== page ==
In 2019, a number of serious health effects and even deaths were reported in association with e-cigarette use. The US government also created new restrictions on e-cigarettes. In addition to the health effects already known about e-cigarettes, adults and young people who obtain them through "black market" routes may experience health effects that have not yet been observed or described, especially if these products contain materials that were not present in products that had been previously legal.
E-cigarettes have become commonplace and are used by people of all ages. Some proponents suggest that they could be safer than traditional cigarettes and that they may be used as a means to prevent or replace the smoking of combustible (regular) cigarettes. Some of the current research shows that use of e-cigarettes is associated with a lower incidence of substance abuse disorder (SUD) and tobacco use disorder (TUD).1
Yet, the use of e-cigarettes may precede cigarette smoking as well as the use of other substances, especially among young people. It is therefore not clear whether e-cigarettes protect against SUD, lead to it, or are a sign of an inherent predisposition to the condition.
The concept of gateway drugs is well established in the area of illegal recreational drugs of abuse. An inherent disposition to SUD could precede or be exacerbated by the use of drugs that are typically considered gateway drugs, such as combustible cigarettes, alcohol, and marijuana. E-cigarettes are also gaining recognition as a potential gateway to smoking cigarettes and using other drugs.
Nicotine and e-cigarettes
E-cigarettes vary in their nicotine content. Not only does the experience of smoking nicotine e-cigarettes differ from the experience of smoking non-nicotine e-cigarettes, the subsequent tendency to smoke regular cigarettes may differ depending on whether a person smokes nicotine e-cigarettes or non-nicotine e-cigarettes.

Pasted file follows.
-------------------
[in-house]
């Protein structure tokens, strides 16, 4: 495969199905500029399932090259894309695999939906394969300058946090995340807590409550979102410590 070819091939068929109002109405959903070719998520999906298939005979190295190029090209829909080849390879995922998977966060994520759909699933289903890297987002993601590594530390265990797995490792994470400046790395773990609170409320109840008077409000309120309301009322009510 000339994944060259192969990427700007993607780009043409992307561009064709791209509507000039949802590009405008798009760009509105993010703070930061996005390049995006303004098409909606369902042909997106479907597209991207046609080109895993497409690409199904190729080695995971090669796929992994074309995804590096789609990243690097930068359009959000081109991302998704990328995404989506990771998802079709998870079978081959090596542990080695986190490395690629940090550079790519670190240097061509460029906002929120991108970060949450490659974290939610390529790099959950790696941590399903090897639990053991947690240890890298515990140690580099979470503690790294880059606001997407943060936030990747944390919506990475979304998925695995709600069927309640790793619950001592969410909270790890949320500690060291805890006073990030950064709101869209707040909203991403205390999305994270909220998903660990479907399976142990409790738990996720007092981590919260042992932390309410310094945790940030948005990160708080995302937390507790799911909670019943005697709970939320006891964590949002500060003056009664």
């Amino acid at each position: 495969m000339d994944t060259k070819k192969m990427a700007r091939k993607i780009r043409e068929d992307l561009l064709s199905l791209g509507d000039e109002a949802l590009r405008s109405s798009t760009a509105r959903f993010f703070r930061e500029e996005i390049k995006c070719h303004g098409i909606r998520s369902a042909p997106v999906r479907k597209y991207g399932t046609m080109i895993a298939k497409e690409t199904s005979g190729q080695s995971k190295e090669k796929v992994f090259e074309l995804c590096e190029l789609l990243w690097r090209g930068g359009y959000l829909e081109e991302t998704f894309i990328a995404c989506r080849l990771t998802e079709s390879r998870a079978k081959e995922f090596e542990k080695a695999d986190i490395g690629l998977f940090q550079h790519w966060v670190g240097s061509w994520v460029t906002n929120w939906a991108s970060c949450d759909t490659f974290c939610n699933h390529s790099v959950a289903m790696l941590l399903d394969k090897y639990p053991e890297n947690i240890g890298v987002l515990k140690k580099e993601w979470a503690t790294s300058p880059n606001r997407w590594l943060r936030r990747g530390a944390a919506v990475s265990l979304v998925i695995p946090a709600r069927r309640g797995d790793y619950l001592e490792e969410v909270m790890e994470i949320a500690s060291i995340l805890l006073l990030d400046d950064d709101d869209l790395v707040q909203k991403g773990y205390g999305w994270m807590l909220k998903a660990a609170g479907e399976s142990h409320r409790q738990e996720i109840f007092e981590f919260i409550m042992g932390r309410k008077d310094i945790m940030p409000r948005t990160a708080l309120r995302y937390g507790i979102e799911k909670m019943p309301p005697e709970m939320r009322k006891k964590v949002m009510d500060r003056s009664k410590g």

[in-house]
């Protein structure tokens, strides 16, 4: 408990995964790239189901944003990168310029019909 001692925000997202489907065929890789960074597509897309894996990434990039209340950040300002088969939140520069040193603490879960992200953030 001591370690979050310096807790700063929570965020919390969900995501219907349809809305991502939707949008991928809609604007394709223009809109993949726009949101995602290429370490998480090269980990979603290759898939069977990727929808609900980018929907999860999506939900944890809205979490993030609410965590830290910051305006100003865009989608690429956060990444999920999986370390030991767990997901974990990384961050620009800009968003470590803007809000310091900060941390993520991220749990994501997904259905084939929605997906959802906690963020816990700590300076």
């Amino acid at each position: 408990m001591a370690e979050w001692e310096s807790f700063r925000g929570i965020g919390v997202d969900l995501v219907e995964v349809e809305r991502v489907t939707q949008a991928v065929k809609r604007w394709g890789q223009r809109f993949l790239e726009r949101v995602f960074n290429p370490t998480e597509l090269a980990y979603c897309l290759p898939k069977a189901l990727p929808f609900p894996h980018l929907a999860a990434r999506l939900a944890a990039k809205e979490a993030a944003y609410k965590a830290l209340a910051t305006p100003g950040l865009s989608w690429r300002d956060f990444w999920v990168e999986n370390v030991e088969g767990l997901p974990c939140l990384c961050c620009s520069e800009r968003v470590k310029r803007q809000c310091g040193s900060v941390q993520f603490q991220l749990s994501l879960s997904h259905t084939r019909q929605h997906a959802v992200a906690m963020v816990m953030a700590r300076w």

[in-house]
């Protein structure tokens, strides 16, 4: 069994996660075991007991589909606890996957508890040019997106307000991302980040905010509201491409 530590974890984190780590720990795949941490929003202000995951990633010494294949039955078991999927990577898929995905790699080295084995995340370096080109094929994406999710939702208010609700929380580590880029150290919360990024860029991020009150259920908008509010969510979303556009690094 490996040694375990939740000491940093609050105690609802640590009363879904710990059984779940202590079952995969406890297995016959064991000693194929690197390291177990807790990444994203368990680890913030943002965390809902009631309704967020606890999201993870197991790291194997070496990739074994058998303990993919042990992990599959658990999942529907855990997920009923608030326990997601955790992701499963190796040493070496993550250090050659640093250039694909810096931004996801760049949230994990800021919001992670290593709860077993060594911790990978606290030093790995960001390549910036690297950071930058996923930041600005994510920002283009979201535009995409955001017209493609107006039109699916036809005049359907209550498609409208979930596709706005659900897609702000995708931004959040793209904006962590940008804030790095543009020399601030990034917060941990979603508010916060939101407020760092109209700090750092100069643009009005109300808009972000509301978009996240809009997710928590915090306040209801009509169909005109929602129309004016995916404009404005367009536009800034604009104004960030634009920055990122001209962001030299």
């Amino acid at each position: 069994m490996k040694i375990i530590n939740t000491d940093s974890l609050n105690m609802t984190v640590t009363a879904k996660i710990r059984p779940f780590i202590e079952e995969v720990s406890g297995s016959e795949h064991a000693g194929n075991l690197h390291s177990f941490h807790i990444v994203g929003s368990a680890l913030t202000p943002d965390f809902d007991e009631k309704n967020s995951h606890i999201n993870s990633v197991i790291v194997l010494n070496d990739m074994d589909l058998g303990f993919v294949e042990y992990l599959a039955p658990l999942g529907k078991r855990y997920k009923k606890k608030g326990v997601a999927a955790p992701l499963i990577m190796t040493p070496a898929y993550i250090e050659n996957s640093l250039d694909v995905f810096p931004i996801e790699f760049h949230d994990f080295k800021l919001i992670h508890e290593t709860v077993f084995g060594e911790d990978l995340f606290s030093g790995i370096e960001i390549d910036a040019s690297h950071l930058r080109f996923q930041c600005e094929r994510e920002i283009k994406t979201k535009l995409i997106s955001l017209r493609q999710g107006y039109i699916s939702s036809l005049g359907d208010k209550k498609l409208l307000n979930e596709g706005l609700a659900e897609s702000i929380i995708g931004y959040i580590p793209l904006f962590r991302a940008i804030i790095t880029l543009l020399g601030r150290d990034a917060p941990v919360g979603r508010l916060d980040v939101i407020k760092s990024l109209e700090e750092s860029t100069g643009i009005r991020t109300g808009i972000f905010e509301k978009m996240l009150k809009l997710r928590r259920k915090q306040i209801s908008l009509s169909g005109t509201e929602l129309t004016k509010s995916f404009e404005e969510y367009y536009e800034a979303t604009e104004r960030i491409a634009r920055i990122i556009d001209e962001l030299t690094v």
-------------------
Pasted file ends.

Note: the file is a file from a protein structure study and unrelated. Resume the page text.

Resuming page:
A recent longitudinal study followed a group of 3474 students beginning when they were 15 and 16 years old, and again when the same students were ages 17 and 18. Students who had smoked nicotine e-cigarettes when they were 15 and 16 years old were more likely to smoke regular cigarettes at age 17 and 18 than the students who had smoked non-nicotine e-cigarettes.2 The researchers found that students who smoked non-nicotine e-cigarettes at aged 15 and 16 years were no more likely to smoke regular cigarettes than students who did not smoke e-cigarettes at all when they were ages 15 and 16.
The researchers concluded that nicotine addiction started with the early use of nicotine e-cigarettes and could have predisposed the students to cigarette addiction as well. There are several other possible reasons for the outcome, however. For example, it is possible that students who smoked non-nicotine e-cigarettes deliberately chose that type of e-cigarette to avoid nicotine exposure or that they did not enjoy nicotine.
E-cigarettes and marijuana
While conclusions remain uncertain, marijuana is often thought of as a gateway drug because its use frequently precedes use of illegal drugs. Among some people, smoking E-cigarettes may predispose marijuana use.